Monarch butterflies need your help at Cacapon Resort State Park July 26

BERKELEY SPRINGS, W.Va. – Volunteers are being recruited to help monarch butterflies by participating in Cacapon Resort State Park‘s monarch research study Friday, July 26, beginning at 8:30 a.m.
The search site is a pollinator field that has been created for a citizen science study in cooperation with the Monarch Joint Venture. The study will be part of a nationwide assessment to monitor the populations and habitat throughout the monarch’s breeding range.
“About four years ago, Cacapon and other state parks began to reduce mowing in some areas to establish meadows and return to a more diverse habitat between the forest and the mowed areas,” said Park Naturalist Valerie Chaney.
“Some, including Cacapon, took it a step further and seeded meadows and plots with native wildflowers that are now leaping into impressive pollinator zones. We now see all kinds of things flying, crawling, walking and living in these areas that you don’t typically see in the forest or in our mowed areas. That’s where we will be looking for monarchs and other butterflies. It’s an acre of blooming fun,” Chaney said.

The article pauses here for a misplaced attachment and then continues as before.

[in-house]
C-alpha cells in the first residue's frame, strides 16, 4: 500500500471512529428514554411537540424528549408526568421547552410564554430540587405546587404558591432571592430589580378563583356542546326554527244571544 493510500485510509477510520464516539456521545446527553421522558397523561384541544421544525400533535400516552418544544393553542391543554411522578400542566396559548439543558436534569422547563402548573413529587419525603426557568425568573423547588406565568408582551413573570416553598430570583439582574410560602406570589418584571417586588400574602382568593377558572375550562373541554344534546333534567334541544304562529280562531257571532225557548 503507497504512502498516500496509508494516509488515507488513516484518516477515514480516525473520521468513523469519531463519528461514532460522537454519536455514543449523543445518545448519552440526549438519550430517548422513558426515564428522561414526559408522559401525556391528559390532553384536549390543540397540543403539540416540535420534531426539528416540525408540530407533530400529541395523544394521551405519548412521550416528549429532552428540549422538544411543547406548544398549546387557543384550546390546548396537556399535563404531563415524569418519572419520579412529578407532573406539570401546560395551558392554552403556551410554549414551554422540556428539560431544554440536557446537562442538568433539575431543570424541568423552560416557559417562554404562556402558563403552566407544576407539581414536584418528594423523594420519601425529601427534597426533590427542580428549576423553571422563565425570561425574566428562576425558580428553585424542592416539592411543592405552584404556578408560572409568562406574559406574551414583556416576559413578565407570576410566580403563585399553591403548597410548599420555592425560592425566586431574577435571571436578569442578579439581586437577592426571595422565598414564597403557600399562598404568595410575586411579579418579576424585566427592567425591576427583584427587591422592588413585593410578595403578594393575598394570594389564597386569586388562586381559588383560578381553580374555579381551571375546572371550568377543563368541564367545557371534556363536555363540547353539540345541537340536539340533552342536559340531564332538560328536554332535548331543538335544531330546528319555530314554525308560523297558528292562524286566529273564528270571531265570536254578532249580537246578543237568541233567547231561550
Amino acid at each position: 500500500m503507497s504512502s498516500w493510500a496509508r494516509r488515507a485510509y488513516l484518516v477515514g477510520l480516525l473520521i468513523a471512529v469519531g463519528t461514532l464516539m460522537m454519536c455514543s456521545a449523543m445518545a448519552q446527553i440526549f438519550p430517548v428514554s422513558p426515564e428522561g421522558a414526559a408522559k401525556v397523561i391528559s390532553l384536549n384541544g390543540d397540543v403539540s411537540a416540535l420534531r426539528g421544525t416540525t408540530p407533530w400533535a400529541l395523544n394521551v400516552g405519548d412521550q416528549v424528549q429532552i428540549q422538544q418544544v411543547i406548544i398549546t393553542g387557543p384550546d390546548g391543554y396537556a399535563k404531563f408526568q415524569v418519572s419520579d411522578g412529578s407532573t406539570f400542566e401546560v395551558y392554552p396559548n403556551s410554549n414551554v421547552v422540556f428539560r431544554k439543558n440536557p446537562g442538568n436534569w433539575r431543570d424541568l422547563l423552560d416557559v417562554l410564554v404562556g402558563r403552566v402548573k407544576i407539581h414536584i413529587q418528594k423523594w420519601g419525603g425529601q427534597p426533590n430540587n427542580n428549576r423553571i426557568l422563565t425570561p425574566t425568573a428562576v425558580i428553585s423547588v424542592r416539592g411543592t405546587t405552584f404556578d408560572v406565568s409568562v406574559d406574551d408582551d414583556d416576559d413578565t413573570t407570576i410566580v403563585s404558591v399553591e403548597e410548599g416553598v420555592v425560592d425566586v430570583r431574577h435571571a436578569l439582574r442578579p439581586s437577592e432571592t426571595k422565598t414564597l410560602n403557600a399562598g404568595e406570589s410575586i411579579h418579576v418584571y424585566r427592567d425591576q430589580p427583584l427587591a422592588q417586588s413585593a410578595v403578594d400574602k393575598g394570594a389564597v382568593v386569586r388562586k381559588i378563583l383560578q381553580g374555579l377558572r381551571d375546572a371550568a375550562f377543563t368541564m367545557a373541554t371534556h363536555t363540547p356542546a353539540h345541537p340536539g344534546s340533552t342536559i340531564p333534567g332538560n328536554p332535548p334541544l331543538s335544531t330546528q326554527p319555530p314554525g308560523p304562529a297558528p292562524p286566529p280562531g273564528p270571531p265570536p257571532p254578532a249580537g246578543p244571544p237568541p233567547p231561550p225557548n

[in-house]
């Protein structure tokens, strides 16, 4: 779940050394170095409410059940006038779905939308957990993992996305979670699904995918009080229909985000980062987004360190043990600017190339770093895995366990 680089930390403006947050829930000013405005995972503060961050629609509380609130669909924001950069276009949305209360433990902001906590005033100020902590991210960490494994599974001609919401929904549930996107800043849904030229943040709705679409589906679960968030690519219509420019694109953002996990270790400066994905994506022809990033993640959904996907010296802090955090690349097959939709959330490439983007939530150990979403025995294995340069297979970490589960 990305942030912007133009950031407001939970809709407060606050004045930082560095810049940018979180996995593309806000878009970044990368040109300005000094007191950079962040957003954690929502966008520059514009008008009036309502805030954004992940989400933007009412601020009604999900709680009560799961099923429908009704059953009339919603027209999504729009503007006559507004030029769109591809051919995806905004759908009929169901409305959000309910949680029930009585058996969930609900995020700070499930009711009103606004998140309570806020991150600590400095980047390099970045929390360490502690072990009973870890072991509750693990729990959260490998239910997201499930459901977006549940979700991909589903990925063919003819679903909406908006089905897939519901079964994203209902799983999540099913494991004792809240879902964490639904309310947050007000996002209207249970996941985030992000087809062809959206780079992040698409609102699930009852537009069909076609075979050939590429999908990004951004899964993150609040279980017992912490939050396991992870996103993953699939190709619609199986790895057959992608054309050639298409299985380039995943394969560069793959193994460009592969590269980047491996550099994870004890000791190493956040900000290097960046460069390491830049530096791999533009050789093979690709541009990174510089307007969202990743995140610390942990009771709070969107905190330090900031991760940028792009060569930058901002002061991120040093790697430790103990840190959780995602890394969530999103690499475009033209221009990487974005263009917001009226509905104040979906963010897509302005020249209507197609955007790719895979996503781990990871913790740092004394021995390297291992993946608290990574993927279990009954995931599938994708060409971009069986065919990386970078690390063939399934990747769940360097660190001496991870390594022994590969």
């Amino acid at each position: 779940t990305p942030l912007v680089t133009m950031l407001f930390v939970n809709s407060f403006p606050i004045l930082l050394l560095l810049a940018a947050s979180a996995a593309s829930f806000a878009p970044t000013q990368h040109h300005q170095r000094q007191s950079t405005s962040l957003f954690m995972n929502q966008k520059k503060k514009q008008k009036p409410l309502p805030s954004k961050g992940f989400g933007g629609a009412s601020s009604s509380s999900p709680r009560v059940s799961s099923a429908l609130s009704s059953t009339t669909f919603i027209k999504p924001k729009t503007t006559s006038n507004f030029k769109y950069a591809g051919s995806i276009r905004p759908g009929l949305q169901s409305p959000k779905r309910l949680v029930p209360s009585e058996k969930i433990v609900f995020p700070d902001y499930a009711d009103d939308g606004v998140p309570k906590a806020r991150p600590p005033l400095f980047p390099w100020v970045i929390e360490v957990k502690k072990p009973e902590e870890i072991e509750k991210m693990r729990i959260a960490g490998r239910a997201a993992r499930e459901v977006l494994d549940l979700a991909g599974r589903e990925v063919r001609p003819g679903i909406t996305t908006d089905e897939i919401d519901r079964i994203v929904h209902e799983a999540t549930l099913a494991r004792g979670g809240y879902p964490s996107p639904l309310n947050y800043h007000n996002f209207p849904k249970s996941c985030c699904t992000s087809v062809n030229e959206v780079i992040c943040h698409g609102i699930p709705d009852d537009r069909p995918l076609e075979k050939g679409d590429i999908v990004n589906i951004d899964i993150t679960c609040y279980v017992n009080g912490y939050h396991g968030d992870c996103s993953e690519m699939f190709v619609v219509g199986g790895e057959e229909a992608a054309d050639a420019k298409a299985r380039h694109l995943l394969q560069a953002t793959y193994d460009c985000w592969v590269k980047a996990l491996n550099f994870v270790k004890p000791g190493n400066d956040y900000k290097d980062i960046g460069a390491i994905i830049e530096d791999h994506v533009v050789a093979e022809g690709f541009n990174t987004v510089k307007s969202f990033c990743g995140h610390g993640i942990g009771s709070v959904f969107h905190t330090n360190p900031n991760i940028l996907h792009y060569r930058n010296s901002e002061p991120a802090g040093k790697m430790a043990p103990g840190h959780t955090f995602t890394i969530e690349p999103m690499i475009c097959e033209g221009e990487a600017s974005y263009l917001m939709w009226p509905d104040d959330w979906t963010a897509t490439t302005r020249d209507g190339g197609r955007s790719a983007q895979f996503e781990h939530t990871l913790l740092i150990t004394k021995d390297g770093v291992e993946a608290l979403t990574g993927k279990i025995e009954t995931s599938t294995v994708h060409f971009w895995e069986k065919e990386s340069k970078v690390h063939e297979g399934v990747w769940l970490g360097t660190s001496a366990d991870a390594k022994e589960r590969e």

Volunteers should wear sturdy shoes or summer hiking boots. Meet at the nature center at 8:30 a.m. for a quick review of the overall process. It will take about three hours to complete the work. 
Youth volunteers up to age 16 will receive Young People for Parks (YPP) activity credit. All volunteers helping with the Cacapon Monarch Study will receive a Cacapon State Park – Monarch Scout patch and certificate of participation.
If interested, email Valerie Chaney at or call 304-258-1022, dial 1, then enter extension 5209.
Volunteers who would like to make a weekend out of the survey can book a cabin or lodge room and enjoy all that Cacapon has to offer.
About the monarch butterfly
West Virginia’s state butterfly, the monarch (Danaus plexippus), was officially designated on March 1, 1995, by the West Virginia Legislature through Senate Concurrent Resolution No. 11. To learn some basics about monarch butterflies, visit

Corporations and organizations can help
Email Division of Natural Resources Regional Diversity Biologist Susan Olcott at to learn more about establishing milkweed and other species of vegetation to support butterflies and other pollinators when reseeding site recovery and right of way areas.